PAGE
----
Military Getting Ready To Bring Back The Airship - Spokane, North Idaho News & Weather KHQ.com

Military Getting Ready To Bring Back The Airship

Posted: Updated:

TUSTIN, Calif. (AP) - The massive blimp-like aircraft flies but just barely, hovering only a dozen feet off a military hangar floor during flight testing south of Los Angeles.

Still, the fact that the hulking Aeroscraft could fly for just a few minutes represents a step forward in aviation, according to the engineers who developed it. The Department of Defense and NASA have invested $35 million in the prototype because of its potential to one day carry more cargo than any other aircraft to disaster zones and forward military bases.

"I realized that I put a little dot in the line of aviation history. A little dot for something that has never been demonstrated before, now it's feasible," said flight control engineer Munir Jojo-Verge.

The airship is undergoing testing this month at Marine Corps Air Station in Tustin, and must go through several more rounds of flight testing before it could be used in a disaster zone or anywhere else. The first major flight test took place Jan. 3.

The biggest challenge for engineers is making sure the airship will be able to withstand high winds and other extreme weather conditions, Jojo-Verge said.

Worldwide Aeros, the company that developed the aircraft, said it also must secure more funding for the next round of flight testing, but is hopeful the Defense Department and others will step in again as investors.

The company says the cargo airship's potential to carry more cargo more efficiently than ever before would provide the U.S. military with an advantage on the battlefield and greater capacity to save more lives during natural disasters.

The lighter-than-air vehicle is not a blimp or a zeppelin because it has a rigid structure made out of ultra-light carbon fiber and aluminum underneath its high-tech Mylar skin. Inside, balloons hold the helium that gives the vehicle lift. Unlike hydrogen, the gas used in the Hindenburg airship that crashed in 1937, helium is not flammable.

The airship functions like a submarine, releasing air to rise and taking in air to descend, said Aeros mechanical engineer Tim Kenny. It can take off vertically, like a helicopter, then change its buoyancy to become heavier than air for landing and unloading.

"It allows the vehicle to set down on the ground. And then when we want to become lighter than air, we release that air and then the vehicle floats and we can allow it to take off," Kenny said.

The project has set abuzz the old hangars at the Marine Corps Air Station in Tustin. The structures were built to hold blimps during World War II. Now workers zip around in cherry-pickers, and the airship's silvery surface shines against the warm tones of the aging wood of the walls.

"You could take this vehicle and go to destinations that have been destroyed, where there's no ports, no runways, stuff like that. This vehicle could go in there, offload the cargo even if there's no infrastructure, no landing site for it to land on, this vehicle can unload its whole payload," said Kenny.

Next, Aeros wants to build a full-size 450-foot-long vehicle that can carry 66 tons of payload.

  • Most Popular StoriesMost Popular StoriesMore>>

  • Prosecutor: No criminal liability in officer involved shooting

    Prosecutor: No criminal liability in officer involved shooting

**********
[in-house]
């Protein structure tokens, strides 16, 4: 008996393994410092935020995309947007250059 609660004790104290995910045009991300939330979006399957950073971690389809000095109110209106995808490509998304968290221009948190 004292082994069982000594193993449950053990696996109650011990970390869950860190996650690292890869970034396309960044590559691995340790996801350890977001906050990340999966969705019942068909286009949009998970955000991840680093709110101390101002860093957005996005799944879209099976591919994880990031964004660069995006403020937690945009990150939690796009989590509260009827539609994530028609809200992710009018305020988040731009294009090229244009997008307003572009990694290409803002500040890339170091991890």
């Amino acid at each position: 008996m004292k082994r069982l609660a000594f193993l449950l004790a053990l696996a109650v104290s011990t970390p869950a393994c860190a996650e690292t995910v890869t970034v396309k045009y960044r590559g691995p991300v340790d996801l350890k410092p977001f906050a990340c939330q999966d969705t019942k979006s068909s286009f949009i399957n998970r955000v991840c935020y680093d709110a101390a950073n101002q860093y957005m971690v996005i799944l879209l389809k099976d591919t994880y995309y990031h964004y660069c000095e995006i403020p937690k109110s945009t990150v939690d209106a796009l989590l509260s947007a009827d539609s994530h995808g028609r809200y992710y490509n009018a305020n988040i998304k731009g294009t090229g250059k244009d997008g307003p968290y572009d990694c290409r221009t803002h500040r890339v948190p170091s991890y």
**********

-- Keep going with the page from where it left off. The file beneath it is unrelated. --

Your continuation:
Friday, August 1 2014 1:02 PM EDT2014-08-01 17:02:00 GMT
    UPDATE:The Spokane County Prosecutors Office has reviewed the case of the Officer Involved Shooting (OIS) incident on February 11, 2014 involving Spokane County deputies and Jed Zillmer. The incident occurred in the intersection of Indiana and Sullivan in Spokane Valley.
    >>
    UPDATE:The Spokane County Prosecutors Office has reviewed the case of the Officer Involved Shooting (OIS) incident on February 11, 2014 involving Spokane County deputies and Jed Zillmer. The incident occurred in the intersection of Indiana and Sullivan in Spokane Valley.
    >>
  • Otter attacks swimmers in Washington river

    Otter attacks swimmers in Washington river

    Friday, August 1 2014 11:53 AM EDT2014-08-01 15:53:58 GMT
    MACHIAS, Wash. (AP) - A river otter attacked an 8-year-old boy and his grandmother as they were swimming in the Pilchuck River at a park in the Snohomish County town of Machias. The boy's mother, Tabitha Moser, told KING that she saw the 4-foot otter attack her son Thursday morning at Lake Connor Park. She says her mother saved him.>>
    MACHIAS, Wash. (AP) - A river otter attacked an 8-year-old boy and his grandmother as they were swimming in the Pilchuck River at a park in the Snohomish County town of Machias. The boy's mother, Tabitha Moser, told KING that she saw the 4-foot otter attack her son Thursday morning at Lake Connor Park. She says her mother saved him.
    >>
  • FIRST ON KHQ.COM: hikers find body in Spokane Valley; homicide investigation begins

    FIRST ON KHQ.COM: hikers find body in Spokane Valley; homicide investigation begins

    Friday, August 1 2014 1:50 PM EDT2014-08-01 17:50:42 GMT
    SPOKANE VALLEY, Wash.- On Thursday night major crimes detectives with the Spokane County Sheriff's Office began investigating the discovery of a body in Spokane Valley.The body was found earlier in the evening by a couple walking in a wooded area near Parkside At Mirabeau Apartments.>>
    SPOKANE VALLEY, Wash.- On Thursday night major crimes detectives with the Spokane County Sheriff's Office began investigating the discovery of a body in Spokane Valley.The body was found earlier in the evening by a couple walking in a wooded area near Parkside At Mirabeau Apartments.>>